To top that off, the printed copies are protection against an 'oops - our retention is only set to two weeks and the backups were corrupted somehow; sorry, sucker!' move. F500 firms generally blow away anything in the inbox that's more than a couple of weeks old anyway, so if you forget to archive it off to a .pst or another folder, it's usually gone by week 3, with no recourse.

    Meanwhile, it wouldn't hurt to have a bit of a side conversation with someone in legal (for a start), then escalate it to formal conversations with them via email (again, print those suckers off) should nothing get resolved.

  • Re:EASY (Score:5, Insightful)

    by Jeremiah Cornelius (137) on Wednesday December 04, 2013 @05:22PM (#45600927) Homepage Journal

    Find another job.

    These are not the only problems, just the ones you have seen.

  • Re:EASY (Score:4, Insightful)

    by sneakyimp (1161443) on Wednesday December 04, 2013 @05:22PM (#45600929)
    Yes it's definitely a good idea to cover one's ass, but curing a problem is a lot harder than preventing one. If it were me, I would go get the access logs (like SSH logs and apache logs) and point out all of the bruce hack attempts that are likely to be in there. E.g., brute forced ssh login attempts, SQL injection attempts, etc. I would then say to boss-man: "THESE ARE HACK ATTEMPTS and they will ultimately succeed and I want to fix them. If you don't let me fix them, you will have to take the blame." I do think that it is reasonable to draw attention to security problems even if it does step on some toes. Putting marketing folks in charge of code development is particularly infuriating to me as a developer. Rat those hacks out. As for your boss, I'd give her/him a few chances to fix and then go around. I believe it was Gen. George S. Patton that claimed he would always shift his loyalties to whoever was highest up the food chain once he made contact with them. It's a bit cutthroat, but sometimes called for if someone is doing the wrong thing.
  • Re:Don't ask /. (Score:5, Insightful)

    by paavo512 (2866903) on Wednesday December 04, 2013 @05:26PM (#45601033)

    At this point, I would do nothing. If they aren't hacked within a week after you posting this article then the security vulnerabilities don't really matter.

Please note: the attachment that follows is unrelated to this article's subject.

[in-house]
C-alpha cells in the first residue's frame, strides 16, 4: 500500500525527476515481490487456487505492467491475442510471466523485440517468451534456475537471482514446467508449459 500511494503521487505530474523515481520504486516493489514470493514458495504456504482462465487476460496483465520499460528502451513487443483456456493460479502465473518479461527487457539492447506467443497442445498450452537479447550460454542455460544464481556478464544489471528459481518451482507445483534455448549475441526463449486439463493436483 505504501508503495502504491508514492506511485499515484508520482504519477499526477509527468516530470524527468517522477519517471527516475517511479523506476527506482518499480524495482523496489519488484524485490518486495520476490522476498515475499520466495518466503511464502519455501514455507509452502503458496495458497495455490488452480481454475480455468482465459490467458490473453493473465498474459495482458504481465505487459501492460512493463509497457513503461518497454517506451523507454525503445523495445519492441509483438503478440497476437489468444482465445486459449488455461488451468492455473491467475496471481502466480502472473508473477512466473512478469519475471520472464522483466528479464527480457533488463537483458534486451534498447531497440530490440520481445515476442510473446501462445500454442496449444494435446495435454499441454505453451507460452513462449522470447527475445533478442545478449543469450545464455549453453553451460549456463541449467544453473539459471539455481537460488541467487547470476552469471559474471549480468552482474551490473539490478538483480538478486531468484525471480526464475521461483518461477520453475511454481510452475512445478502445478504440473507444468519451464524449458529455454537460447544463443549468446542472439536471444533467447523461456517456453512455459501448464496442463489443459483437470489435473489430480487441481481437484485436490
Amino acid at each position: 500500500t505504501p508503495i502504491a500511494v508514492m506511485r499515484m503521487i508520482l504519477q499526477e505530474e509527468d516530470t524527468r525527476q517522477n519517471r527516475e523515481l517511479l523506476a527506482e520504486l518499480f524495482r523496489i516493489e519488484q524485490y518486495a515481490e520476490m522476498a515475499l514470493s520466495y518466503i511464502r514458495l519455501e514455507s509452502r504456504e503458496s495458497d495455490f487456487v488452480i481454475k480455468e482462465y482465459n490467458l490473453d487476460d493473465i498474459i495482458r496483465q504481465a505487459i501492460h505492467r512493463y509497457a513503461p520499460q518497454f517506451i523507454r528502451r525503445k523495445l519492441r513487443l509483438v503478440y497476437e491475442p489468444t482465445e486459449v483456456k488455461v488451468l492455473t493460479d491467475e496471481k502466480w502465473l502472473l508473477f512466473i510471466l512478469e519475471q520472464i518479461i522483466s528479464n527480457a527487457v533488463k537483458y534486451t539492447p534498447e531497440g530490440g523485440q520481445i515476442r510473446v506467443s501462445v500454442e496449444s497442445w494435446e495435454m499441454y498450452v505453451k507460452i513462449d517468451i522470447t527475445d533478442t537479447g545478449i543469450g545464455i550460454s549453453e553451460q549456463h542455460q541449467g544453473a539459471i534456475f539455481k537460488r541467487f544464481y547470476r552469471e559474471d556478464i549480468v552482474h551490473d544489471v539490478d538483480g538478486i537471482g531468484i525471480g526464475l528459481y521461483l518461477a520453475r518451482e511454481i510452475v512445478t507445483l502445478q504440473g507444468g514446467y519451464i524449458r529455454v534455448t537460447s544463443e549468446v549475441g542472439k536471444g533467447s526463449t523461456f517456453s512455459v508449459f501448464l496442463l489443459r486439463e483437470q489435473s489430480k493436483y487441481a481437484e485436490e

Maybe this was the strategy of OP? In that case, brilliant!

  • by Anonymous Coward on Wednesday December 04, 2013 @05:28PM (#45601063)

    A fortune 500 company that deals with any area that has Federal compliance laws like COPPA, HIPPA, etc should have a compliance officer. They would be the person to contact for issues like this and contacting them should address all your issues.

    1) It gives a paper trail showing you raised the issue and should prevent you from being the scape goat when something happens.

    2) It should give you someone who understands the relative compliance laws and the risks associated with not complying.

    3) The compliance officer should then have the juice to get something done if they determine this is a legitimate issue. If they determine it isn't an issue then their neck is on the line not yours.

  • Re:Da fuq? (Score:5, Insightful)

    by tsa (15680) on Wednesday December 04, 2013 @05:29PM (#45601113) Homepage

    He knows what his problem is. Why is your comment rated insightful?

  • by Goonie (8651) <robert@merkel.benambra@org> on Wednesday December 04, 2013 @05:30PM (#45601121) Homepage
    While trade/labor unions are much maligned in the often libertarian-leaning IT community, this is the kind of situation where a bit of organization amongst colleagues - along the lines of what engineers or medical professionals have, would actually be useful.

    But given that we have the IT professional community that we have:

    • Document that you've told your boss, and probably your boss's boss, and probably the legal department (perhaps informally and verbally initially). If you've told them, it's their problem, not yours
    • Start polishing your resume. Whistleblowing usually has negative consequences for the whistleblower - and, furthermore, continuing to work for an organization which has such a lax attitude to software poses a risk to your career if you stay there.

    Incidentally, your case neatly demonstrates the near-uselessness of the IEEE-ACM Software Engineering Code of Ethics [], which is very long on what the ethical obligations of a software engineer are, but has nothing useful to say about what you should do where others are ordering you to act unethically.

  • Re:B'OH! (Score:4, Insightful)

    by geminidomino (614729) on Wednesday December 04, 2013 @05:52PM (#45601489) Journal

    He said CC and he meant it. Part of the logic (he even said it explicitly) is that the boss sees "Oh crap, now all these other people in the company know what's going on, and will be watching to see what I do about it."

  • Re:EASY (Score:4, Insightful)

    by Bogtha (906264) on Wednesday December 04, 2013 @06:03PM (#45601657)

    Meanwhile, it wouldn't hurt to have a bit of a side conversation with someone in legal (for a start), then escalate it to formal conversations with them via email (again, print those suckers off) should nothing get resolved.